Image_1_Spastin MIT Domain Disease-Associated Mutations Disrupt Lysosomal Function.TIF (4.5 MB)
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Image_1_Spastin MIT Domain Disease-Associated Mutations Disrupt Lysosomal Function.TIF

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posted on 08.11.2019, 04:15 by Rachel Allison, James R. Edgar, Evan Reid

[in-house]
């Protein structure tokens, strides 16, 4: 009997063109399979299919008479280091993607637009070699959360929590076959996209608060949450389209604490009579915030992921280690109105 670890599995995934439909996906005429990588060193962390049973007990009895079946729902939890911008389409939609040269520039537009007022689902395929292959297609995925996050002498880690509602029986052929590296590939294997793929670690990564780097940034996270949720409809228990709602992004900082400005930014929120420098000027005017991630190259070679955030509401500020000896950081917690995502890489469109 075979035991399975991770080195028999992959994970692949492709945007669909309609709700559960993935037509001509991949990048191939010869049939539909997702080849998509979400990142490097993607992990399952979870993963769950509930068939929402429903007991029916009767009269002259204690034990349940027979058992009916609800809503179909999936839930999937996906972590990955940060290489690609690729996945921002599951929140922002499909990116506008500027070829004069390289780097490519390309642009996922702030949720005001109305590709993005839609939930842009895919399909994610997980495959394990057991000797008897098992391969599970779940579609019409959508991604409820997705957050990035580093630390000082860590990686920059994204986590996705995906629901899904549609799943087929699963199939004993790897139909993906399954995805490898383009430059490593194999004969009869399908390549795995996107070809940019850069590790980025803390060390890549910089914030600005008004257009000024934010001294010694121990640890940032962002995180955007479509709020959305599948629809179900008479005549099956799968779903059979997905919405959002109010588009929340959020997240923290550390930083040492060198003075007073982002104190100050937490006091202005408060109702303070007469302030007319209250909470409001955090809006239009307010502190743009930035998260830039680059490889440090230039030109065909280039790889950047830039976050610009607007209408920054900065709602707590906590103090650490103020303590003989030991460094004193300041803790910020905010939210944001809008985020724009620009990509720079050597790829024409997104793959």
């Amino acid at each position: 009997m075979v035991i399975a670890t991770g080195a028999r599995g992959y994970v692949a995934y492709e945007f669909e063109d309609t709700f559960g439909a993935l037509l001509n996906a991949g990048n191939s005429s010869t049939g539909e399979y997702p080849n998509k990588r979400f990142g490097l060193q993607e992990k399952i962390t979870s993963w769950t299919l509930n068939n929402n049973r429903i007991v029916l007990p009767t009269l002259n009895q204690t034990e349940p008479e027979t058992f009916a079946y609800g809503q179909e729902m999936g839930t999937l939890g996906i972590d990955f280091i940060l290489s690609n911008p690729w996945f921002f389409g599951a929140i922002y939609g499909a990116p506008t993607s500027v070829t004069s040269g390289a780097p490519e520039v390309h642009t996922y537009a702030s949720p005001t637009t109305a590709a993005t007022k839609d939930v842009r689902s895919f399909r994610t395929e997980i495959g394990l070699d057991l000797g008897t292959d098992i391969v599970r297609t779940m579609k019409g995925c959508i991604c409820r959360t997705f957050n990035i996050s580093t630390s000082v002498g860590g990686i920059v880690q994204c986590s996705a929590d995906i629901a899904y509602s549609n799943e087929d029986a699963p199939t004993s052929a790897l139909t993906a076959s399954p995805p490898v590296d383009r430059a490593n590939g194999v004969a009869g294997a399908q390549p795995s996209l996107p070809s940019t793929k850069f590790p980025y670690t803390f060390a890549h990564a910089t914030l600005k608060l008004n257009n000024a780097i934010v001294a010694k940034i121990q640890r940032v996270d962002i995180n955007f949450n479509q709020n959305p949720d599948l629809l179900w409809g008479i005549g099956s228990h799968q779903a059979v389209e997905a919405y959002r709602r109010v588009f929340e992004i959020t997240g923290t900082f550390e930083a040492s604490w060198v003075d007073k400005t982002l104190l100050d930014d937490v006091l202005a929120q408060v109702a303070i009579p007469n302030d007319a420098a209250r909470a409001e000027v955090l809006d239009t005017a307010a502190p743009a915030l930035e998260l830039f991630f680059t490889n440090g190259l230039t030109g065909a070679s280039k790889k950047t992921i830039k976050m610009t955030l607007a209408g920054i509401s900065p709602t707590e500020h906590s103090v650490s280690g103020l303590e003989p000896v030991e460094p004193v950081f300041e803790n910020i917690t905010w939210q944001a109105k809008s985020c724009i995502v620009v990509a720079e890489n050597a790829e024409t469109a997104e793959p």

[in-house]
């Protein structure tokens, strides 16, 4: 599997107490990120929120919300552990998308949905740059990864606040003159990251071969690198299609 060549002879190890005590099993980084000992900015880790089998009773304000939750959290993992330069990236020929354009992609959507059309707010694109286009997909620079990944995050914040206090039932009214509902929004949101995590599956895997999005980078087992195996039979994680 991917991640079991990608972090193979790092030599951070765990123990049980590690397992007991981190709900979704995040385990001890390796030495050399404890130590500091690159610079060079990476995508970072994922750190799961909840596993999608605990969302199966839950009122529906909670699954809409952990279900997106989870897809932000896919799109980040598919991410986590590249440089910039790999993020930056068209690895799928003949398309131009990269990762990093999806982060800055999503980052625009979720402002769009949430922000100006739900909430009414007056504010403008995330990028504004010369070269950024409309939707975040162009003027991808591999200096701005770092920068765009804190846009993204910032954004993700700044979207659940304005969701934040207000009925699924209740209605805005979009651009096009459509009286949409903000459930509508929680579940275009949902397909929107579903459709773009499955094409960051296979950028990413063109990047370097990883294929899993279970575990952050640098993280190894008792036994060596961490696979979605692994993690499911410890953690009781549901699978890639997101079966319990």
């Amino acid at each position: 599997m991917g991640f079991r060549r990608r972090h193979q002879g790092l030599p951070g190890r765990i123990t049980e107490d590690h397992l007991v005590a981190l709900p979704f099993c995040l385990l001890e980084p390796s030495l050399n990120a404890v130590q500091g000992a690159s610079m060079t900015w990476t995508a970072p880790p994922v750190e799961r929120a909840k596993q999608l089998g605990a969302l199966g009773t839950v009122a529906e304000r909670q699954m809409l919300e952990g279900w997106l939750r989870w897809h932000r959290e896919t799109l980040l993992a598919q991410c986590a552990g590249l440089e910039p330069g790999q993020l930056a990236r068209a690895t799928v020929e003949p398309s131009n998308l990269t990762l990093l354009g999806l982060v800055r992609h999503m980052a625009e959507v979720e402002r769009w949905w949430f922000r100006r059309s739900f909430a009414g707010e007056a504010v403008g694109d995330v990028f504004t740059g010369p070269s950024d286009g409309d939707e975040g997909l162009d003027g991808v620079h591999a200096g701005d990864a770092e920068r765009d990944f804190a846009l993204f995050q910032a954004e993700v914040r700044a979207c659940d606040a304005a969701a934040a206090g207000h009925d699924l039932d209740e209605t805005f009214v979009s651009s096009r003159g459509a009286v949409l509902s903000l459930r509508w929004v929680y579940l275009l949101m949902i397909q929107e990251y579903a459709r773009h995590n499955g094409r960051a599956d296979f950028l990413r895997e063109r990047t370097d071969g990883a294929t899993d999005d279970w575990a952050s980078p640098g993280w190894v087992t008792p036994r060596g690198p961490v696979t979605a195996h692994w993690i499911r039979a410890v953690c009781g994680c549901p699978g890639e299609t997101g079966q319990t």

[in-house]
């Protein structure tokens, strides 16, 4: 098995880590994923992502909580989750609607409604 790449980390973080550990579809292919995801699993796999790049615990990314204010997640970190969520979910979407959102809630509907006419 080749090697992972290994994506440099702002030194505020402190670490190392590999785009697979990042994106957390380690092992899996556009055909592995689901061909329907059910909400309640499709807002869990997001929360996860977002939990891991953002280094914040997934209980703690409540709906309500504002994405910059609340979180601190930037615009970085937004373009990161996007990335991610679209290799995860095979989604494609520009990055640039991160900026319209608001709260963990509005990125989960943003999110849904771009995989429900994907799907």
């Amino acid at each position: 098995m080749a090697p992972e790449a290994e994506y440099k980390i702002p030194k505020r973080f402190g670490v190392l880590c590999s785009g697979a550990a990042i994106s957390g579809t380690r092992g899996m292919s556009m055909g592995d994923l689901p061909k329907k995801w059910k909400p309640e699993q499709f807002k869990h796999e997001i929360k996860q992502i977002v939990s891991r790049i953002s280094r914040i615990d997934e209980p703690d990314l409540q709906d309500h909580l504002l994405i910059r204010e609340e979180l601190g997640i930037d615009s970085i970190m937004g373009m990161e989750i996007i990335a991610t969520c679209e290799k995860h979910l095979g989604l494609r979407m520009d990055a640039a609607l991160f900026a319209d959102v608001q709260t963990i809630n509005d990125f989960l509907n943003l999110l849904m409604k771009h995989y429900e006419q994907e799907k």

The hereditary spastic paraplegias (HSPs) are genetic motor neuron diseases characterized by progressive degeneration of corticospinal tract axons. Mutations in SPAST, encoding the microtubule-severing ATPase spastin, are the most common causes of HSP. The broad SPAST mutational spectrum indicates a haploinsufficiency pathogenic mechanism in most cases. Most missense mutations cluster in the ATPase domain, where they disrupt the protein's ability to sever microtubules. However, several putative missense mutations in the protein's microtubule interacting and trafficking (MIT) domain have also been described, but the pathogenicity of these mutations has not been verified with functional studies. Spastin promotes endosomal tubule fission, and defects in this lead to lysosomal enzyme mistrafficking and downstream lysosomal abnormalities. We investigated the function of three disease-associated spastin MIT mutants and found that none was able to promote normal endosomal tubule fission, lysosomal enzyme receptor trafficking, or lysosomal morphology. One of the mutations affected recruitment of spastin to endosomes, a property that requires the canonical function of the MIT domain in binding endosomal sorting complex required for transport (ESCRT)-III proteins. However, the other mutants did not affect spastin's endosomal recruitment, raising the possibility of pathologically important non-canonical roles for the MIT domain. In conclusion, we demonstrate that spastin MIT mutants cause functional abnormalities related to the pathogenesis of HSP. These mutations do not directly affect spastin's microtubule-severing capacity, and so we identify a new molecular pathological mechanism by which spastin mutations may cause disease.